Interviewer: Did you ever hear any explanation, what they believed caused that explosion.
Buchanan: Never heard, never heard what caused it.
Interviewer: Mechanical failure, or carelessness?
Buchanan: Couldn't tell ya.
Interviewer: Nobody was guessing at it.
Buchanan: Lot of these explosions nobody knew. As far as I know they didn't know. Anyhow, it was pretty bad I'll tell you that.
Image: Smoke cloud from explosion seen from the top the Wilmington YMCA building, November 30, 1915. (Hagley ID: 1971245_001)
Mary Perrone takes matters into her own hands
A native of Italy born in 1900, Mary Perrone immigrated to Squirrel Run in 1918, where she married an Italian powderman. During her time on the Brandywine, she raised three young children and accommodated boarders in the couple's home.
In this clip, Perrone speaks about a powder yard explosion that injured her husband and describes how she then conspired with the boss, Joseph Haley, to ensure her husband wouldn't lose his life in the mill.
Bennett: How about explosions at the yard? Do you remember any of the explosions?
Perrone: I remember a lot of them. But as long as there are none of yours involved in it, you don't...you hear them and you feel sorry for the ones that either got killed or got hurt. But one particular time my husband was in it. We heard this explosion. Well, what are you gonna do? We wait 'til they come back. See which one come back and which didn't come back. I remember I was standing on the porch. The store had a porch all around it, so I was standing on the porch waiting for my husband and the other men to come up. Everybody came home but my husband. I had one man, [Gallone?] he was along side of me and he said, "Why don't you go home?" I said, "What for? I'm waiting for my husband." He said, "If he wasn't dead he'd be here by now." [Everyone gasps.] That was a nice thing to tell me, wasn't it.?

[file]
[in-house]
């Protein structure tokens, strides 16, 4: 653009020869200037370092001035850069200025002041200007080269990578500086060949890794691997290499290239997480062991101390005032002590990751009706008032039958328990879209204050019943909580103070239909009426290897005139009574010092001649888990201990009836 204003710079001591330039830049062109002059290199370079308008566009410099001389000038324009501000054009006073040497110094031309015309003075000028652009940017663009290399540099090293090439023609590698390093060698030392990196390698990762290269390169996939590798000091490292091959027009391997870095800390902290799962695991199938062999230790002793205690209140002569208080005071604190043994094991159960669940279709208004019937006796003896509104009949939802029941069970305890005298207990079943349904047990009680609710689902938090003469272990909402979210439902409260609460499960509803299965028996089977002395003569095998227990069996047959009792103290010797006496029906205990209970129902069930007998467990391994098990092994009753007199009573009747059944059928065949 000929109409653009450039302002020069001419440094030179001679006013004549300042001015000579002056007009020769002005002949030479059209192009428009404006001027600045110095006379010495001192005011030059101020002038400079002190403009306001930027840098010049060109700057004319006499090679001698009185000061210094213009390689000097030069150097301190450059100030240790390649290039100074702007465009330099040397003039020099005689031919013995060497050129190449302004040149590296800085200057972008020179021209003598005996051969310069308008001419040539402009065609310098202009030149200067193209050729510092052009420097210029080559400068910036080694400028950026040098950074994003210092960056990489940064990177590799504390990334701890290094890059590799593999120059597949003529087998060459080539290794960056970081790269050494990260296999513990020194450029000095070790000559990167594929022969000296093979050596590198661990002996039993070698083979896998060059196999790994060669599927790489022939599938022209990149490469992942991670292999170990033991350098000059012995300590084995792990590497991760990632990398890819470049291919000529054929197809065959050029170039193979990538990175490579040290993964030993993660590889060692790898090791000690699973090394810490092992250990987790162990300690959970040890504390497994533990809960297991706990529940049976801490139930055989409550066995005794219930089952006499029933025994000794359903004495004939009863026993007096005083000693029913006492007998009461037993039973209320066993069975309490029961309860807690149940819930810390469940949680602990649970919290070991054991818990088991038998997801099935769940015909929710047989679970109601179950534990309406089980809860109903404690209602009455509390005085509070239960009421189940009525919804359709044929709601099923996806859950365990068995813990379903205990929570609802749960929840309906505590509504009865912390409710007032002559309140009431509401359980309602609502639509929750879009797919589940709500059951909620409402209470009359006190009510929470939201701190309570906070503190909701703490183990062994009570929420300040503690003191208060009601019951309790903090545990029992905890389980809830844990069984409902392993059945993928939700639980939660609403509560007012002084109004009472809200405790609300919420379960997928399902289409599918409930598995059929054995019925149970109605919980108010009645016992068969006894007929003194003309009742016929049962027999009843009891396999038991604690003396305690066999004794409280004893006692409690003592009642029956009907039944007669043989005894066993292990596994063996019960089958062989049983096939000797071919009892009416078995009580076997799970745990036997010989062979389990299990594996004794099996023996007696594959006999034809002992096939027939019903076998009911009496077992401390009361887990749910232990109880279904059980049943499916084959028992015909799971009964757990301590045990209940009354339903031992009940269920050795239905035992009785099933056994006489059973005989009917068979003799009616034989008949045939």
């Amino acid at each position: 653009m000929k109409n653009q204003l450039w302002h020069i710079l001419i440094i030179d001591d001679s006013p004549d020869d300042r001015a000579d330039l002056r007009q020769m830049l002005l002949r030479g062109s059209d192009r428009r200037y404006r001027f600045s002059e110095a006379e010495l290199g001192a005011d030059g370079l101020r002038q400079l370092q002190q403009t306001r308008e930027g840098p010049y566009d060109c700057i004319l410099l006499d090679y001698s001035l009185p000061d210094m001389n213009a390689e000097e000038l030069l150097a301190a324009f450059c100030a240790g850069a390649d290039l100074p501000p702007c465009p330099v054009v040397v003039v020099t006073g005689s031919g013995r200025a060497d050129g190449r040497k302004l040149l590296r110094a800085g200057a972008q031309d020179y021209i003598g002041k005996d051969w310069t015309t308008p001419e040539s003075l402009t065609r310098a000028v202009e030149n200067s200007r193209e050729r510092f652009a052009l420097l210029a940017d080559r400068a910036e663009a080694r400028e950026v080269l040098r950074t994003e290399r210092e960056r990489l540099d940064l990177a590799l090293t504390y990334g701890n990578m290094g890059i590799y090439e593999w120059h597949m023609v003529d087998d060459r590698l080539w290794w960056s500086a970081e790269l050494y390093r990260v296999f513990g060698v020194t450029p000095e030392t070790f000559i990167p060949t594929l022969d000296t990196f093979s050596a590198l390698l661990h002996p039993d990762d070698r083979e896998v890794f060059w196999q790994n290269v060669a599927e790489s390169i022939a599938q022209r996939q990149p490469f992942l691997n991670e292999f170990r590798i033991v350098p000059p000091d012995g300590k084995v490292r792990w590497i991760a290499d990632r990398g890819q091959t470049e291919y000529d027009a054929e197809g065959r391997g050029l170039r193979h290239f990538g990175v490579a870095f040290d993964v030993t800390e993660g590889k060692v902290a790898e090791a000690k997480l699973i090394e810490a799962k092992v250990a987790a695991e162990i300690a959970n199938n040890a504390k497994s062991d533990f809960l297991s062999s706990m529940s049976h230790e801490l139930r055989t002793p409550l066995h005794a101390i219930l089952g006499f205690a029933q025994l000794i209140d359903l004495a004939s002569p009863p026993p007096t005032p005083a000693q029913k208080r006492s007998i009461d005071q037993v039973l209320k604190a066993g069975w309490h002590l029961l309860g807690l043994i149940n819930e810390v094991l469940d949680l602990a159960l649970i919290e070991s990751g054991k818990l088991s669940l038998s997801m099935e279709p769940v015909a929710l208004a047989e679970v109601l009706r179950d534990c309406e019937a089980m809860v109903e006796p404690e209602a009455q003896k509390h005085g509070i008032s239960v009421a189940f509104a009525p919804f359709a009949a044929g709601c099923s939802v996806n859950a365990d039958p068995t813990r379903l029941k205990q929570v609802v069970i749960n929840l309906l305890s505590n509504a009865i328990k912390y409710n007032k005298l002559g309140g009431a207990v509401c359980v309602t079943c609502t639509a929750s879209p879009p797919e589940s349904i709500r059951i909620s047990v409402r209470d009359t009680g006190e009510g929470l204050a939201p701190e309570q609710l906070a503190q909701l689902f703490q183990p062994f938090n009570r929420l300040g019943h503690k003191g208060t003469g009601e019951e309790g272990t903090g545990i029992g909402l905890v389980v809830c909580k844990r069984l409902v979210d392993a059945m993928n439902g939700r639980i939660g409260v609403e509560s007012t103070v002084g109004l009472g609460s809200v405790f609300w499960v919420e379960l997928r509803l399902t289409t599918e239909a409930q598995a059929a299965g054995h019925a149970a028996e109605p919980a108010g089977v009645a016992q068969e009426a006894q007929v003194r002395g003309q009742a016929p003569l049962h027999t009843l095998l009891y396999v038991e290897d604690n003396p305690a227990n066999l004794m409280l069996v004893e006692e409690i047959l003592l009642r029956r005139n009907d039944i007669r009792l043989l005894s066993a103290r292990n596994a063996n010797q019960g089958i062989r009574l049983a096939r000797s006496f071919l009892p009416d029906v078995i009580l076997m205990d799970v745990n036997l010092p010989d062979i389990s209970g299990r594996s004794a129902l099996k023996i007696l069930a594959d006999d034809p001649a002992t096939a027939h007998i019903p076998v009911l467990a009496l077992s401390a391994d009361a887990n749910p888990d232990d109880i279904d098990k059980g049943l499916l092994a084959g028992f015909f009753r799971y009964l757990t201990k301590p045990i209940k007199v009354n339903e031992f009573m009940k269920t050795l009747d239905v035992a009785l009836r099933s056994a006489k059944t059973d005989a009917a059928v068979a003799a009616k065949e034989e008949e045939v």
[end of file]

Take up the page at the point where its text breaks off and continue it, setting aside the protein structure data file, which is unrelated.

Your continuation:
Yeah, Charlie [Gallone]. And until this day, he was my daughter-in-law's mother's brother. And I said, "Well, I'm still gonna wait." The reason he was late, he was in the wash house. And the window blew out and it hit him on the face. He had to go to the hospital to get stitches put in, you know. That's why he was late coming home. That was it. After that, I told him...I told Joe Haley, he was the boss, what they called the boss, I guess. What do you call them, managers, supervisors, whatever...They say boss. I said, "Mr. Haley, I want you to take my husband out of the powder mill." He said, "Well that's what he wants to do." I said, "It's not what he wants to do. It's what I'm telling you to make him do." I said, "You give him work outside. Either that or fire him." I was glad he didn't fire him, because what were we gonna do. You gotta eat. Naturally. And, well he talked him out of it. He made him get out. He said, "You know, Ed. I don't need you really. I need you more outside than I do inside." Of course outside was almost as danger, but you weren't as close to it. You always had a better chance, I think. And when he come home he said, "You know what Joe Haley did?" I said, "What did he do?" He said, "He put me outside." I said, "Oh, good. Aren't you glad?" He said, "No, I want to be inside the mill." I said, "Well if they put you outside, you stay outside. Maybe they'll put you back another time." Then, about a month later, my husband has to go back in. And he came up and told me afterwards, he said, "Mrs. Perrone, I almost did something today that I would have regretted the rest of my life." I said, "What did you do?" He said my husband asked him to put him back in the mill. He said, "I was just about ready to say yes, then I change my mind. I got Gaino to go in there instead of him." The man got killed that day. They had an explosion, the men was in there and got killed.
Bennett: The same day?
Perrone: Yep. The very same day that they put the man in there, he had an explosion that very same day and he got killed.
Bennett: Did your husband ever find out?
Perrone: I never him and Mr. Haley never told him.
Bennett: That was your secret?
Perrone: I told him, "Don't you ever tell him, because he'll divorce me for sure." In those days they didn't use divorce, but he probably woulda left me anyway. "No," he said, "I'm not gonna tell him." He told me, he said, "Boy am I glad I changed my mind. I was just about yes, to tell him yes, if you wanna go in, go in. Then I saw Joe, what-you-call, Gaino. I put him instead." Well Gaino, at least he didn't have no babies. It was bad enough. And he wasn't even living with his wife anyway, at the time. But I had three small babies.